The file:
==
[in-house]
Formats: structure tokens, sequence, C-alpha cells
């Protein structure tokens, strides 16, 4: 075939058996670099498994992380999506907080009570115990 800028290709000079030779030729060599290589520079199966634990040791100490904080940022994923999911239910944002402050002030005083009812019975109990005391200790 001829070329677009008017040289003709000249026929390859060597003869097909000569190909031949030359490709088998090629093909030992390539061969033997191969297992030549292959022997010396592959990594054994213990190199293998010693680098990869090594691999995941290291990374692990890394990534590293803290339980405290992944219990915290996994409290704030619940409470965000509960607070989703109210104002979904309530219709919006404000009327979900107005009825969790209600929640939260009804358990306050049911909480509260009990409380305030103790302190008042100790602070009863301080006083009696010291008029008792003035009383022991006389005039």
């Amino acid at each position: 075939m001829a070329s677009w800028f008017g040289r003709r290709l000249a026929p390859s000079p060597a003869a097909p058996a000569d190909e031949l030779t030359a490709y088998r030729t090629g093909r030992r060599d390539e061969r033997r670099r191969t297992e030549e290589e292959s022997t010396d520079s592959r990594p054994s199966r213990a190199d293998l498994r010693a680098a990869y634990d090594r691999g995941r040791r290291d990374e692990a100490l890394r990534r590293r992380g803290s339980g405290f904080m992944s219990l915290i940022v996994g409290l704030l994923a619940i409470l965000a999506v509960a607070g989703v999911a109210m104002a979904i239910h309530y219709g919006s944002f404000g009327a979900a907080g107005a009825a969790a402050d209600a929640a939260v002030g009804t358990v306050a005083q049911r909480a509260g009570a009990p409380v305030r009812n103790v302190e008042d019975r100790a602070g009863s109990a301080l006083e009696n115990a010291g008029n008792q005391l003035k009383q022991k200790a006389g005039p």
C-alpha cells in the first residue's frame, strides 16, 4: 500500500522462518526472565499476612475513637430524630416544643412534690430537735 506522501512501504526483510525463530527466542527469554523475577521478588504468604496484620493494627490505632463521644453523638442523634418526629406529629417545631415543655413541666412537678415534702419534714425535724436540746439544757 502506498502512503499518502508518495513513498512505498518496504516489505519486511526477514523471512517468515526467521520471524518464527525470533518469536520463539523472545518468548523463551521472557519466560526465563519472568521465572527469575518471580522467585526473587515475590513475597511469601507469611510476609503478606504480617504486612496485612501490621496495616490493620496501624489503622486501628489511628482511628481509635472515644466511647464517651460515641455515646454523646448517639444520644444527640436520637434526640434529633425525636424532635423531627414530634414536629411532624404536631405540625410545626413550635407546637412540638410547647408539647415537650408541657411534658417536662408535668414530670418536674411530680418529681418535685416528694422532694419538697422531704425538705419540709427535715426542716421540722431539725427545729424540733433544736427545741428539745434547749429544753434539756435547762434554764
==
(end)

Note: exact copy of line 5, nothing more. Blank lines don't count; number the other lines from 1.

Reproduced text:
C-alpha cells in the first residue's frame, strides 16, 4: 500500500522462518526472565499476612475513637430524630416544643412534690430537735 506522501512501504526483510525463530527466542527469554523475577521478588504468604496484620493494627490505632463521644453523638442523634418526629406529629417545631415543655413541666412537678415534702419534714425535724436540746439544757 502506498502512503499518502508518495513513498512505498518496504516489505519486511526477514523471512517468515526467521520471524518464527525470533518469536520463539523472545518468548523463551521472557519466560526465563519472568521465572527469575518471580522467585526473587515475590513475597511469601507469611510476609503478606504480617504486612496485612501490621496495616490493620496501624489503622486501628489511628482511628481509635472515644466511647464517651460515641455515646454523646448517639444520644444527640436520637434526640434529633425525636424532635423531627414530634414536629411532624404536631405540625410545626413550635407546637412540638410547647408539647415537650408541657411534658417536662408535668414530670418536674411530680418529681418535685416528694422532694419538697422531704425538705419540709427535715426542716421540722431539725427545729424540733433544736427545741428539745434547749429544753434539756435547762434554764